But beyond that, I’m excited to sit in Parkview Field at Harrison Square on Opening Day. I’ll enjoy several selections of food on the new menu that was previously unavailable at Memorial Stadium. I’m looking forward to finding the best sections of seating (and there will be many) to view the games. I’m looking forward to seeing the other teams from throughout the Midwest League come in and play on our home field as I try to predict which of them will make it to the Major Leagues. I’m looking forward to watching my children enjoy the atmosphere as I teach them more about baseball and hopefully transfer my love of the game to them – which they will then someday transfer unto my grandchildren. I’m looking forward to witnessing the 2010 MWL All-Star Game. I’ve gone to a MiLB AS game each of the last three years, but this will be the first time I will get to enjoy the full events of the All-Star Game (FanFests, Home Run Derbies, Games, etc.).
There’s a lot of things that I’m looking forward to doing in this new era. And the above is probably just the beginning. But, from what is detailed above, the one thing that is not mentioned is a team name. I really couldn’t care less. I hated the “Wizards” moniker when it first came out. I never was all that fond of it, but again, I couldn’t really care less about the name. It’s the game I care about.
I have no doubt that the Fort Wayne Wizards thought about their options long and hard (contrary to the OPINIONS of many others). I have no doubt they have made a decision that is in good interest and perhaps even with the best of intentions. No matter what name they selected, there would be naysayers. So who really cares about a name? Sure, it upsets me to know there are going to be idiots who never matured beyond the fourth grade who will refer to my local team as “potheads” and think the tin cap is a reference to crazies, but then again, is being fanatical about a sports team all that far off?
So, with that, let’s play ball and all join in cheering on the TinCaps as they set out to usher in one of the most exciting new eras in Northeast Indiana Baseball that this region has ever seen.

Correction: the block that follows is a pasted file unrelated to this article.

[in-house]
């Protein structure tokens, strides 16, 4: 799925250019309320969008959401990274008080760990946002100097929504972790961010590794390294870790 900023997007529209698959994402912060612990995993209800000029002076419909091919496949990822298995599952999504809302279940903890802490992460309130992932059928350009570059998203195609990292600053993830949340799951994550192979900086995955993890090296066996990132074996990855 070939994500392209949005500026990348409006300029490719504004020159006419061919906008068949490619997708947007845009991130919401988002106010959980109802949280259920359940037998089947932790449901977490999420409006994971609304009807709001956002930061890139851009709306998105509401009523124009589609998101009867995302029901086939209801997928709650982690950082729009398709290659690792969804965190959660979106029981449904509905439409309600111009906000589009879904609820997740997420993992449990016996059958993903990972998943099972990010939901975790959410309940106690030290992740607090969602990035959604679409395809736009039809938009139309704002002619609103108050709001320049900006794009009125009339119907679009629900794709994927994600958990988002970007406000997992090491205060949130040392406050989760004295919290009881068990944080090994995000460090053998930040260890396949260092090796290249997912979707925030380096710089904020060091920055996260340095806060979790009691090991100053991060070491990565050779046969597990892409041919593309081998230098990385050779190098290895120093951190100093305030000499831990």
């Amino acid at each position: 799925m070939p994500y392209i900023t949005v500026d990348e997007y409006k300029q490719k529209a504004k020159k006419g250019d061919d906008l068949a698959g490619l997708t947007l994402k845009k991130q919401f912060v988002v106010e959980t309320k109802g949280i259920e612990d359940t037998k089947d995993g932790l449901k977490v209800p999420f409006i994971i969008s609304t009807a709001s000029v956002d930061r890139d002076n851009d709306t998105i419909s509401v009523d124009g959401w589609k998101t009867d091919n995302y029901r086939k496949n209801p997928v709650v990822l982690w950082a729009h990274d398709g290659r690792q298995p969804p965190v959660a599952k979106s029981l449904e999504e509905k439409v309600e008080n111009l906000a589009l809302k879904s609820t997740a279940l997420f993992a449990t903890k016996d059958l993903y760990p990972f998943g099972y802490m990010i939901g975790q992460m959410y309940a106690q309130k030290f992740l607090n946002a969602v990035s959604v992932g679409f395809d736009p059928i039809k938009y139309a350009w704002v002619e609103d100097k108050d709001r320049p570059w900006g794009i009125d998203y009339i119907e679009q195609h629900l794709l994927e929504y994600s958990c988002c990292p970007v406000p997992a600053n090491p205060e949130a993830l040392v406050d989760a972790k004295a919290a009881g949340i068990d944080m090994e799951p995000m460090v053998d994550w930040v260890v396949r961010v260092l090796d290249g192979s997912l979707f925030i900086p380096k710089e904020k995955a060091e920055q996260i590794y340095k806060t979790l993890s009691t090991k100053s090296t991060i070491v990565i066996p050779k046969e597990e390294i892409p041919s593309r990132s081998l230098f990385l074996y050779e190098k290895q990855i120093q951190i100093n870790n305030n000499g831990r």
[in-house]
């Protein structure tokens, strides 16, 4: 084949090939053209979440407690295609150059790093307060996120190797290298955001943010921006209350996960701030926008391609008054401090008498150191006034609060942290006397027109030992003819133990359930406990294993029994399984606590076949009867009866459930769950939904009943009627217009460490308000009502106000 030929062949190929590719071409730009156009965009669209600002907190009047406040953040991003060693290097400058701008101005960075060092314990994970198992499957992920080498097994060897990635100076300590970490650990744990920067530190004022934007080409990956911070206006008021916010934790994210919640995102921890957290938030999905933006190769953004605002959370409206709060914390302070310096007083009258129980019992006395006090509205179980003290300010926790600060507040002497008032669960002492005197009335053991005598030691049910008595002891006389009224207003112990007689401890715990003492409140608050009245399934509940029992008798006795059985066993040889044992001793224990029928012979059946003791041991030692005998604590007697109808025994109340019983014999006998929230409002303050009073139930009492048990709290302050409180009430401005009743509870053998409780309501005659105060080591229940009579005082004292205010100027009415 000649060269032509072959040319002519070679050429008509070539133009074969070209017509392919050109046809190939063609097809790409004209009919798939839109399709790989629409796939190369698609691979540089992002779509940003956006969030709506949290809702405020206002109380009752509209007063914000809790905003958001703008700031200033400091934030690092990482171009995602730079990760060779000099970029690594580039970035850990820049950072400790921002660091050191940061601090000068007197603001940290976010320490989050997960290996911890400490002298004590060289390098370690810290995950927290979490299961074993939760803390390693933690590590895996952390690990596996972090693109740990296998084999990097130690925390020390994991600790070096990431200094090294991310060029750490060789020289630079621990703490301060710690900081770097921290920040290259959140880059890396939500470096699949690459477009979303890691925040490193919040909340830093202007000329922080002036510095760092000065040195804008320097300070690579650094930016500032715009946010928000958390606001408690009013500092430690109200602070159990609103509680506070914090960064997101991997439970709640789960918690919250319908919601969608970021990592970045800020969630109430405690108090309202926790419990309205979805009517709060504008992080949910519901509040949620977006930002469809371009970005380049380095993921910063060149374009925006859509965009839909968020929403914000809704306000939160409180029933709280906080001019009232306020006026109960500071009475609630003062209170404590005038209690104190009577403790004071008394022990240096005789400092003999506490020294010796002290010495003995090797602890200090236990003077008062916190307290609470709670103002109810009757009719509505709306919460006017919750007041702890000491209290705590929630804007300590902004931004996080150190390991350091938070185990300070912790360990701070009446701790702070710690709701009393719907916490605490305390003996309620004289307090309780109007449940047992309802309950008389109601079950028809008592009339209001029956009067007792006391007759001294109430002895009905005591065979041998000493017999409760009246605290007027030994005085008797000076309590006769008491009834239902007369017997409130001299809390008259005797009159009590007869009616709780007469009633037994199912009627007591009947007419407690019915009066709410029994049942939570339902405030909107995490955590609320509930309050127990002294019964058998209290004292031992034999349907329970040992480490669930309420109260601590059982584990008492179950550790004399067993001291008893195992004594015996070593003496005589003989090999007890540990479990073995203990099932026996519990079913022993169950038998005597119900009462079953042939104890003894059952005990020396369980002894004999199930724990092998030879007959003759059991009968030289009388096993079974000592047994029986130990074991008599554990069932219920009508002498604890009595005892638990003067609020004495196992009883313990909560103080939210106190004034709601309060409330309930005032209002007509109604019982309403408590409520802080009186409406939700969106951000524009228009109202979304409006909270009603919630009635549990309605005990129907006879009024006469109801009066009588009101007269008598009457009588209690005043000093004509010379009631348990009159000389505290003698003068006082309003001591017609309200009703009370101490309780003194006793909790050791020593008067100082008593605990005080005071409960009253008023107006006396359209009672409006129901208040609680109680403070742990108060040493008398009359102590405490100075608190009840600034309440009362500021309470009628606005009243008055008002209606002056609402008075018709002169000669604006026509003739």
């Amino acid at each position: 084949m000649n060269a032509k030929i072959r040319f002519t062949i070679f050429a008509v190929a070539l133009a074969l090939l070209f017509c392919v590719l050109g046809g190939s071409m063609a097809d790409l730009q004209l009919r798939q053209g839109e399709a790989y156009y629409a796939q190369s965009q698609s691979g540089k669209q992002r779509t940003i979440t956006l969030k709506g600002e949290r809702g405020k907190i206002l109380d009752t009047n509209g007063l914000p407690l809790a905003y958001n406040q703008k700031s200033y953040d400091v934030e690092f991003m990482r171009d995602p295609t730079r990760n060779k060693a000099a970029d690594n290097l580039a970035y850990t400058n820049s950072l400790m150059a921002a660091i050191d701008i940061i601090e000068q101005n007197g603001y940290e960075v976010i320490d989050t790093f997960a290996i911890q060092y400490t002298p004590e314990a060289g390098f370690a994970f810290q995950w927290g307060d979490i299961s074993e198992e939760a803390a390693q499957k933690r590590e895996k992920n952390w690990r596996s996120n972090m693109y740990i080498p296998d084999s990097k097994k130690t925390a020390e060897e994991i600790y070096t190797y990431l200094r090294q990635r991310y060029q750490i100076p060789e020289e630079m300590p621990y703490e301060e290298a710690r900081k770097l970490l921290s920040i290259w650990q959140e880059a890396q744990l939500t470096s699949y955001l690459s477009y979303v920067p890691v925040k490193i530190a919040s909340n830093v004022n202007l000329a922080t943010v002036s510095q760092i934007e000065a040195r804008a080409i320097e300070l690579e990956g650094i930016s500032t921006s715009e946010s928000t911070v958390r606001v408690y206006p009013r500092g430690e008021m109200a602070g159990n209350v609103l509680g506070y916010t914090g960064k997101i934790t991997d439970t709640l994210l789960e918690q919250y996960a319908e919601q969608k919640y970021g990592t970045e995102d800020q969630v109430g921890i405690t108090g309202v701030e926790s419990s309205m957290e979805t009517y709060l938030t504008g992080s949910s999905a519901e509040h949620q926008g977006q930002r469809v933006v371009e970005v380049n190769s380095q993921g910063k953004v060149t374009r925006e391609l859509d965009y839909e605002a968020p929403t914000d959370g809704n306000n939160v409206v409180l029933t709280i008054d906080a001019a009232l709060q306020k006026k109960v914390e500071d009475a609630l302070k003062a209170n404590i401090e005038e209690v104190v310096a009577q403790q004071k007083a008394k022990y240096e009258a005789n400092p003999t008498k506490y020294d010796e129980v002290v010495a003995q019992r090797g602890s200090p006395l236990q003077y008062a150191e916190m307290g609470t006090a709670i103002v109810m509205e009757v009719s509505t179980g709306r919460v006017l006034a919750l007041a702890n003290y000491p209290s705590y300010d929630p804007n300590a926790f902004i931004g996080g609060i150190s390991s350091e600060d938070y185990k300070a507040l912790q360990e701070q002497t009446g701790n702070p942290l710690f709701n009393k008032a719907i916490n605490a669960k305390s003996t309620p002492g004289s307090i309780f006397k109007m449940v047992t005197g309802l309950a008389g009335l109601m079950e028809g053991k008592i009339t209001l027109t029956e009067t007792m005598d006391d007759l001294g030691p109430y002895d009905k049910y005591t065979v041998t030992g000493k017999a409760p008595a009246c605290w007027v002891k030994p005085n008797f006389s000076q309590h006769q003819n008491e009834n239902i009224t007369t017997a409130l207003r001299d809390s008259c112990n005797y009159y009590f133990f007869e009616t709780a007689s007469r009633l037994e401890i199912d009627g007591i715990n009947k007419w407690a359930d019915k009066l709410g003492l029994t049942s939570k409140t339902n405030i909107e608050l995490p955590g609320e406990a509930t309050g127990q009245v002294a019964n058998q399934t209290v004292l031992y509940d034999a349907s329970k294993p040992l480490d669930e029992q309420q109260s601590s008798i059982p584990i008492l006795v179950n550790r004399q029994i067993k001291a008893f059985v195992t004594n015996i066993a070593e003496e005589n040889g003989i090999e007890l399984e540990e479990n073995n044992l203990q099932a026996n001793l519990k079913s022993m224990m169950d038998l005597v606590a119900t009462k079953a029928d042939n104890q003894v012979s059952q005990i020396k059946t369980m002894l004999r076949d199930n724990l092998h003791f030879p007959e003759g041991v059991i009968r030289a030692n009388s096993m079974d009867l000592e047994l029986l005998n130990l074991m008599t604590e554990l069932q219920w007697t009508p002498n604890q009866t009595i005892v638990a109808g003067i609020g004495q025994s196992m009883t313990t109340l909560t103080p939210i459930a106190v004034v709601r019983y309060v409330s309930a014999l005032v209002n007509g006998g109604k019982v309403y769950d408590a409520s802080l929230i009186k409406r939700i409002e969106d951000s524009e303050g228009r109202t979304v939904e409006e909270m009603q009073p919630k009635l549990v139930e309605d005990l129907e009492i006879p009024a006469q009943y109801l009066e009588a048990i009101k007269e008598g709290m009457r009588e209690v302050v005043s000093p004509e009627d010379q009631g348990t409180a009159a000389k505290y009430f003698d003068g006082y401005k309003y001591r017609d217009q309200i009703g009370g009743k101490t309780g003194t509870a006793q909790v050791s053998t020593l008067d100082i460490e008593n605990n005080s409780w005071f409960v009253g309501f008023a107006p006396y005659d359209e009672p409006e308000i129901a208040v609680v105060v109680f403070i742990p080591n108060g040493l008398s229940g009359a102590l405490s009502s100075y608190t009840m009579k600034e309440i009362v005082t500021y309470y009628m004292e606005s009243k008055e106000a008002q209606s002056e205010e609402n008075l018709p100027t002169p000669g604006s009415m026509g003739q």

Next year’s Low-A affiliate of the San Diego Padres will play at Parkview Field.
Team owners, city officials and Parkview executives announced that Parkview Health has purchased the naming rights for Harrison Square’s baseball stadium in a deal that amounts to $3 million over 10 years.
The $300,000 annual contribution will be split between the baseball team’s owner, Hardball Capital, and the city. The city’s portion will be put into a fund to accumulate money for future capital projects at the stadium. City officials have said this is necessary to keep taxpayers from having to finance future improvements at the ballpark [Journal Gazette].
The health provider will have a large presence in the stadium, where it could provide blood pressure and other health screenings at the park and willstaff the first-aid station and a nursing room. Nutritionists and dieticians will also work with ballpark concessionaires to provide healthy food and drink options.
An e-mail was sent to Parkview Health workers about the decision before the public announcement was to be made. Cathy Dee has posted a segment of this message on her Common Sensibilities blog.
Other ources about today’s naming rights announcement:
- Parkview to Buy Stadium Naming Rights (KPCNews)
- Parkview Park (Fort Wayne Politics)
- Harrison Square Stadium Gets New Name (Indiana’s News Center)
- Announcing Parkview Field (WhatsGoingDown[Town]) Great photos
- Parkview Health Steps Up to The Plate (City of Fort Wayne)
- Hospital Puts Name of Fort Wayne Stadium (Indianapolis Business Journal)